- Associated Press - Tuesday, July 28, 2015

July 28—An impassioned crowd has turned turn out today as the Orange County Commission considers a pair of super-sized developments proposed for east Orange County.

Nearly 250 people have packed the commission’s meeting room, many of them forced to stand. Some are wearing red “Stop urban sprawl” T-shirts while other have on green “Support smart growth” shirts.

Online petitions, including one that insists “the last strip of rural land in East Orlando is being attacked,” have drummed up opposition to the projects known as Lake Pickett North, which aims to build 2,000 homes on 1,436 acres, and Lake Pickett South, which proposes 2,250 residential units for 1,237 acres.

The projects, both needing amendments to the county’s land-use plan, would reshape a portion of east Orange County into dense neighborhoods and spill over the Econlockhatchee River, which has served for two decades as the unofficial line separating the county’s urban core from its rural eastern side.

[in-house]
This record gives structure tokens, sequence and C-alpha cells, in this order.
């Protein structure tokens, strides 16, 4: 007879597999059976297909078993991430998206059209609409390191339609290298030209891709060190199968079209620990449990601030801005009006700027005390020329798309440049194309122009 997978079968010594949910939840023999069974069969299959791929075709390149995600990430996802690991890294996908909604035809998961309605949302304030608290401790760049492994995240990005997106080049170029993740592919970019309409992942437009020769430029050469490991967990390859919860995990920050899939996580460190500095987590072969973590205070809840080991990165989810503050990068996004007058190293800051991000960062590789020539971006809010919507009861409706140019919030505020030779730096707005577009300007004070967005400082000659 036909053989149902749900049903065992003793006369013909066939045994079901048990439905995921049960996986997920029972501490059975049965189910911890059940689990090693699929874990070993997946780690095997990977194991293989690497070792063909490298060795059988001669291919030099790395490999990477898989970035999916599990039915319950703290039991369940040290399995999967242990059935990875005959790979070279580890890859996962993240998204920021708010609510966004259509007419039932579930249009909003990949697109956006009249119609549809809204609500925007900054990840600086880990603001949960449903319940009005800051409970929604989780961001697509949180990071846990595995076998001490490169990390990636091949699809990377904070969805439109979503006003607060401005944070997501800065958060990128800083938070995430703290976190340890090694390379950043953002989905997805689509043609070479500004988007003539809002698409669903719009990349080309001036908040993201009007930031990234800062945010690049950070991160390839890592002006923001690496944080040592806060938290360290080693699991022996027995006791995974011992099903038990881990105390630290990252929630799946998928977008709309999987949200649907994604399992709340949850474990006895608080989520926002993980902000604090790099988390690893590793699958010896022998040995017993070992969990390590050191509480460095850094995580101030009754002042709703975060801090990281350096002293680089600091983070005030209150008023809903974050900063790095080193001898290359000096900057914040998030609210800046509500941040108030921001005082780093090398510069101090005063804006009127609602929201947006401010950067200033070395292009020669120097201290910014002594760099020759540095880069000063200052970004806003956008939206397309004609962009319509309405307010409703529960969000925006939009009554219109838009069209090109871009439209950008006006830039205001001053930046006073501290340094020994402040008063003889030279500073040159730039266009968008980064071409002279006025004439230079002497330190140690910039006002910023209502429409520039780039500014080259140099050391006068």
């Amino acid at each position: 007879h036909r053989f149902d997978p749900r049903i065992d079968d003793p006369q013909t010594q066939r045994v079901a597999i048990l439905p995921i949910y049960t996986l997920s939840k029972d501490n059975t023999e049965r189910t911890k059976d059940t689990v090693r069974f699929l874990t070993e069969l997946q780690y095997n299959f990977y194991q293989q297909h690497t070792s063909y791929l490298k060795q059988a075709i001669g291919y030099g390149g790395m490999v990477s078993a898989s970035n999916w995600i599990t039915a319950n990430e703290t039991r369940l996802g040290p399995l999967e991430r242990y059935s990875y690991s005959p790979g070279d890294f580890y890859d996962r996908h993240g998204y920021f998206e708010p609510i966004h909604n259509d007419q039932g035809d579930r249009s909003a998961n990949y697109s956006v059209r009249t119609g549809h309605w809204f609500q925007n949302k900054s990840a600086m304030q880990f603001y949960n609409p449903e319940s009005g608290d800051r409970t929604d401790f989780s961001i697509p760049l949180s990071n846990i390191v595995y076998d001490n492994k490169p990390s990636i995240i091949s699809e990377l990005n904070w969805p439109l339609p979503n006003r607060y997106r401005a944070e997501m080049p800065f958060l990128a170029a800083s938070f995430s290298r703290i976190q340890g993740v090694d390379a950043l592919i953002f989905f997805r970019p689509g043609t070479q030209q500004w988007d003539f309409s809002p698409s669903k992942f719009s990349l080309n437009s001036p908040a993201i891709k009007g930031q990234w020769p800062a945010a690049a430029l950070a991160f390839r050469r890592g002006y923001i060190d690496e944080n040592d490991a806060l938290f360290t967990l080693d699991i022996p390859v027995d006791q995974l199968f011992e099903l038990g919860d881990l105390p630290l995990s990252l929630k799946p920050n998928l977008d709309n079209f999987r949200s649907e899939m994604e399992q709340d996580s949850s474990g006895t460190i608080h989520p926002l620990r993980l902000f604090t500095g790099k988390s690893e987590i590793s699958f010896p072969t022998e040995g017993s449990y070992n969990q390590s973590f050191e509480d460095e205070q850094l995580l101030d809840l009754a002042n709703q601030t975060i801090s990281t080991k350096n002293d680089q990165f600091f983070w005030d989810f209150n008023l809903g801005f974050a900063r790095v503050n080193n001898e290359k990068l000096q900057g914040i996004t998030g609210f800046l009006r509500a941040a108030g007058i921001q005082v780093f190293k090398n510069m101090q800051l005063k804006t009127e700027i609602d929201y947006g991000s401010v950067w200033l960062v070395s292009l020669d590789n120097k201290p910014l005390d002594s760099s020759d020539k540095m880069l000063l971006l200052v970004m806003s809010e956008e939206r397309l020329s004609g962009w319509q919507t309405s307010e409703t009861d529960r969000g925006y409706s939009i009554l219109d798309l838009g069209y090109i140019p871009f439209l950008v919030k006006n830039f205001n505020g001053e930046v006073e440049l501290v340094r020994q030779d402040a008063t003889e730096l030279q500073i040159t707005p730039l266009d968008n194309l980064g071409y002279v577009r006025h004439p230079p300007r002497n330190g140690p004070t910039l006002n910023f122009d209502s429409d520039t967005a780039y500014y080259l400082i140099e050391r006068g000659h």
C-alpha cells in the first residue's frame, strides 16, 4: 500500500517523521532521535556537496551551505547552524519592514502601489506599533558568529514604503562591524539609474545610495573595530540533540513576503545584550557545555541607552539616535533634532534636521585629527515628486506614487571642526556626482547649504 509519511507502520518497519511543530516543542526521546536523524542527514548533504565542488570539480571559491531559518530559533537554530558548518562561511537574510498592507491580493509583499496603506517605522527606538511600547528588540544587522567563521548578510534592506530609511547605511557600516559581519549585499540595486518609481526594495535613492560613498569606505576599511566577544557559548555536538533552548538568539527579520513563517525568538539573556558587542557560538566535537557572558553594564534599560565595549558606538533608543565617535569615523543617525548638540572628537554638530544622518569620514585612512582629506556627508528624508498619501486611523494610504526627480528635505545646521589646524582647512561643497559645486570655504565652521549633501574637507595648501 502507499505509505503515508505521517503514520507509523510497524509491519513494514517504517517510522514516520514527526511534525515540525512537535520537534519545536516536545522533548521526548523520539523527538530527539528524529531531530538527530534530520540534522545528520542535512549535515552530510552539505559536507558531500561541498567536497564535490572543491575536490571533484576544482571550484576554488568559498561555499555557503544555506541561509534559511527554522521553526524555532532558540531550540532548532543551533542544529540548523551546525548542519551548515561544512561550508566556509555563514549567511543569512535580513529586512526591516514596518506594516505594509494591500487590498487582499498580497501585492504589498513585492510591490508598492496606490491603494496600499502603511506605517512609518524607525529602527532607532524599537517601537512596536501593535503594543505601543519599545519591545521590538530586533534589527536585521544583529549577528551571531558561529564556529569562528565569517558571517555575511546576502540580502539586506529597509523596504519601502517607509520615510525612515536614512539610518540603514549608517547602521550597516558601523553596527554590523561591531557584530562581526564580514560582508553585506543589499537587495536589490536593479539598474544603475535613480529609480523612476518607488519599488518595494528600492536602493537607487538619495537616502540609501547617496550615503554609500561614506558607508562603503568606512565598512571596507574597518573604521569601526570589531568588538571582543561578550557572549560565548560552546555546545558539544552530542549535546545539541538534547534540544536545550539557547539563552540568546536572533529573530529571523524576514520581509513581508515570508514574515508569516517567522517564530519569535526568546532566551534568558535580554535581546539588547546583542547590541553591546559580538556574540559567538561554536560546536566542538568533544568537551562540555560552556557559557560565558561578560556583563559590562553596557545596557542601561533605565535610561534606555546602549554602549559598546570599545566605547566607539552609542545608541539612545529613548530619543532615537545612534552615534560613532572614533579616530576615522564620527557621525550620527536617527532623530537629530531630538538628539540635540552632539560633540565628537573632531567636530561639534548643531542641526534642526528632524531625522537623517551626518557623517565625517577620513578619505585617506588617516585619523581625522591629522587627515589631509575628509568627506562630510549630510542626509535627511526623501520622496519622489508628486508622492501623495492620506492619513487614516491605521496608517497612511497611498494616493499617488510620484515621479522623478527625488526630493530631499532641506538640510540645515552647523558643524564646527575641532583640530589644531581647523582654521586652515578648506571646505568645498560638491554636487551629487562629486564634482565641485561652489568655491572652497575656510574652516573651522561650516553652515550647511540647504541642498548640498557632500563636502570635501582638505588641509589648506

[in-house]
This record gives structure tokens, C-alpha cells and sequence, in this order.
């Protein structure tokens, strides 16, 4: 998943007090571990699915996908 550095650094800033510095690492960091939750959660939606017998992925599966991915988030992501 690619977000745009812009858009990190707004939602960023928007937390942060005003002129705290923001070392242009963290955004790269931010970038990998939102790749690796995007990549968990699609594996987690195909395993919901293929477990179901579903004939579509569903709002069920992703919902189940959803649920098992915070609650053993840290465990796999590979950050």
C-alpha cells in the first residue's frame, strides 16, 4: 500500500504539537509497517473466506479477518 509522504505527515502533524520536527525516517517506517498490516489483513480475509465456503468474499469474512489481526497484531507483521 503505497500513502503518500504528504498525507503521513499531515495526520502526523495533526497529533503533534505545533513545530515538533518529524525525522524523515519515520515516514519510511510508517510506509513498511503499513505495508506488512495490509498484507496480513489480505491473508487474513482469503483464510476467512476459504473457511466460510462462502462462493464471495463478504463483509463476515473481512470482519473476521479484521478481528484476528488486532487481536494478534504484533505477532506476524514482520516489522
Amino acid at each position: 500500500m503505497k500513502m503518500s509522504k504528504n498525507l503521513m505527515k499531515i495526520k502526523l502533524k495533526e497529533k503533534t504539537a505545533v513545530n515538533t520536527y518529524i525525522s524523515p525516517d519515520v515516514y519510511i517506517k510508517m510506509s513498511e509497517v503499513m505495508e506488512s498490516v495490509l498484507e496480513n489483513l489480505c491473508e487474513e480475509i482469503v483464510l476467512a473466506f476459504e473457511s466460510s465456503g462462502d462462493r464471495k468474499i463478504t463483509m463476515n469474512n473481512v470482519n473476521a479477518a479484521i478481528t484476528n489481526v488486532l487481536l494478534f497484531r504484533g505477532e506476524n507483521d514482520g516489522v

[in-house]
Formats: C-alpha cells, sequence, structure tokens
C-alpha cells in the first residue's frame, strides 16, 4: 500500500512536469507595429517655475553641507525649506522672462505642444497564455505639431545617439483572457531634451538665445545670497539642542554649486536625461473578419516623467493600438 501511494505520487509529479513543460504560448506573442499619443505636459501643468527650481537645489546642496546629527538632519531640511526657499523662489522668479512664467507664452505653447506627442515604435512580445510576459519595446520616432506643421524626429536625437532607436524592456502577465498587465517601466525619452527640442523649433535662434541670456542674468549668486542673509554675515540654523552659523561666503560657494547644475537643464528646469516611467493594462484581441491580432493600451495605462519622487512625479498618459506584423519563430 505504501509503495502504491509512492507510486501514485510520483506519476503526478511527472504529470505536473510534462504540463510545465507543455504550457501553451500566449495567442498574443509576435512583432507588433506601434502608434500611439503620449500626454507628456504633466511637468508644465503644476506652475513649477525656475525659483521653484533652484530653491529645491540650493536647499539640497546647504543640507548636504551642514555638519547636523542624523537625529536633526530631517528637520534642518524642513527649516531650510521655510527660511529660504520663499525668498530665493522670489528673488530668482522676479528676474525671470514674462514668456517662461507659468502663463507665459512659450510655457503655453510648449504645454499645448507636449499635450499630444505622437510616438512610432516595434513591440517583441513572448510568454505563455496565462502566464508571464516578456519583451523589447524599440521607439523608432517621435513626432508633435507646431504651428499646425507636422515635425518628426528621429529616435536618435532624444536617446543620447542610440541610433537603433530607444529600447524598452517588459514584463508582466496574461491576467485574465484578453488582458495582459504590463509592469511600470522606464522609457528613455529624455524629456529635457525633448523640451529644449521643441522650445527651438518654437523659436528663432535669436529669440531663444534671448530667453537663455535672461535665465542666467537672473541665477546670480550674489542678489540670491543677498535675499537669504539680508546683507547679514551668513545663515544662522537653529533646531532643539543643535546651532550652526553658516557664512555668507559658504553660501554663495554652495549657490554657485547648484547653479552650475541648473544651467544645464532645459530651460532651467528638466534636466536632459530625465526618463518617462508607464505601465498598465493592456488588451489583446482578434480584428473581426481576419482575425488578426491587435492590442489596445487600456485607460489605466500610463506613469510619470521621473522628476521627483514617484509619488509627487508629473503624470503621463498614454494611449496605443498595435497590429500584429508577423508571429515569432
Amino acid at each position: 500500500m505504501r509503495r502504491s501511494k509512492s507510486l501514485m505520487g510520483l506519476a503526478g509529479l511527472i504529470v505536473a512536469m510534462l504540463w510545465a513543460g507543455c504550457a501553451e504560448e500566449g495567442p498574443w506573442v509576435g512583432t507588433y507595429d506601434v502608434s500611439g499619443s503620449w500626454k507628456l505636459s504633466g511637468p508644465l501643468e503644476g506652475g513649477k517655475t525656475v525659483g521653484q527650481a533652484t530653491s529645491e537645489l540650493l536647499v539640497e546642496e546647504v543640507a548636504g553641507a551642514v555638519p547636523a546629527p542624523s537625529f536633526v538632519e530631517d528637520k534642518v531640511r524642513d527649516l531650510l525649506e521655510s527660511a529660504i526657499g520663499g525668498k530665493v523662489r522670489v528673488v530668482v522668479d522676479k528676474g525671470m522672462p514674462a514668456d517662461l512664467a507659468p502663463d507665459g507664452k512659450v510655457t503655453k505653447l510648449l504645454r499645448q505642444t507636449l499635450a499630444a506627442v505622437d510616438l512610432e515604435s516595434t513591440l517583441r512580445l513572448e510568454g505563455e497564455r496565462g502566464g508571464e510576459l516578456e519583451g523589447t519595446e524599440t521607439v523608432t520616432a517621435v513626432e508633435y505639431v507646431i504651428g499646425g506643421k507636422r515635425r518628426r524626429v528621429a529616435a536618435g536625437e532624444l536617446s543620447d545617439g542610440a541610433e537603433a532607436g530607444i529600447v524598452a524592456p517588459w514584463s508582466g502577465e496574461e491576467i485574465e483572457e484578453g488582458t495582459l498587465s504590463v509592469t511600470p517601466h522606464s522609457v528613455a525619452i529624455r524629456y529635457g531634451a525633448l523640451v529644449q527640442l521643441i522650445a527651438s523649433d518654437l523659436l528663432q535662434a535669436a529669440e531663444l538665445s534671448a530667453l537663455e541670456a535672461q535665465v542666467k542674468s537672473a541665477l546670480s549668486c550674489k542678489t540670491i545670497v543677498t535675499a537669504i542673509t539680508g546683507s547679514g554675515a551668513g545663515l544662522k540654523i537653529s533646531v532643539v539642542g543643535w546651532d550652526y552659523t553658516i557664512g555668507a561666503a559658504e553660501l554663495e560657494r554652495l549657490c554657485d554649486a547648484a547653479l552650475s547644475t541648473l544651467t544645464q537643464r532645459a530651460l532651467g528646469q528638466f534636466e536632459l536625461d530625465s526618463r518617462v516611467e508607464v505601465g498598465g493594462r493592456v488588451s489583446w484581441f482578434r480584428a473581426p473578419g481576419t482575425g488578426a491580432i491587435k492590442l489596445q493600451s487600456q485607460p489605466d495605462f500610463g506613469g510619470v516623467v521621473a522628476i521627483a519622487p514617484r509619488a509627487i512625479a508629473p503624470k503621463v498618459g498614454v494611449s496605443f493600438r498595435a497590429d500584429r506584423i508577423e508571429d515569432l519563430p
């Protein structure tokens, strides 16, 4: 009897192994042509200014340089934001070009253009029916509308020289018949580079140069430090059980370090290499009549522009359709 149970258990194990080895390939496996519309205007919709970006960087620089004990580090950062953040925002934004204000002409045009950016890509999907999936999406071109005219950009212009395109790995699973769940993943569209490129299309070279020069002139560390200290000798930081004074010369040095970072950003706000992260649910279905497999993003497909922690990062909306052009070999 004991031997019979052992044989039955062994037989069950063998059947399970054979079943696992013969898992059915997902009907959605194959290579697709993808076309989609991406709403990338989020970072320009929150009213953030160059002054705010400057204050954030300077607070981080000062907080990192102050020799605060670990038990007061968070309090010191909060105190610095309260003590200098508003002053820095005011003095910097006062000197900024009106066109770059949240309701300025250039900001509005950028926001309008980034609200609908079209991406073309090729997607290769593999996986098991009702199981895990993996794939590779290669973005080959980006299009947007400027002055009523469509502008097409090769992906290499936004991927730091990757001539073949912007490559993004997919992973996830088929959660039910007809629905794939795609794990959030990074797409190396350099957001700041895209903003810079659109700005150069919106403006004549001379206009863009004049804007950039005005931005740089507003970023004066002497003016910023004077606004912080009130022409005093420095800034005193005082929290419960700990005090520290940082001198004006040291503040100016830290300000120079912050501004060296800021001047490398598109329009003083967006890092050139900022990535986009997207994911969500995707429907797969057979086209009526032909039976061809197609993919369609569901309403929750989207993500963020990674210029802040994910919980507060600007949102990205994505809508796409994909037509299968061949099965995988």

Seminole County Chairman Brenda Carey wrote to Orange County Mayor Teresa Jacobs last month, expressing her county’s concerns over the proposed developments which would sit side by side just south of Seminole’s border. Seminole residents fear increased traffic on already failing roads and a heightened risk of flooding from stormwater runoff if the developments are built.

“Rest assured that you have my continued commitment of Orange County that we will thoughtfully consider the issues raised by the Seminole County BCC throughout our deliberations,” Jacobs said in a reply to Carey last week. “Particularly as our residents continue to move so seamlessly within the Seminole-Orange corridor, it makes great sense to work together on these and other issues.”

In 2010, Orange County commissioners rejected a proposal to build thousands of homes on some of the same acres, which are located about two miles from the campus of the University of Central Florida.

Developers Sean Froelich of Lake Pickett North and Dwight Saathoff of Lake Pickett South must persuade commissioners to send their requests for a future land-use amendment to the state for approval. If the commission refuses, the developers would have to reconfigure their plans before they try again.

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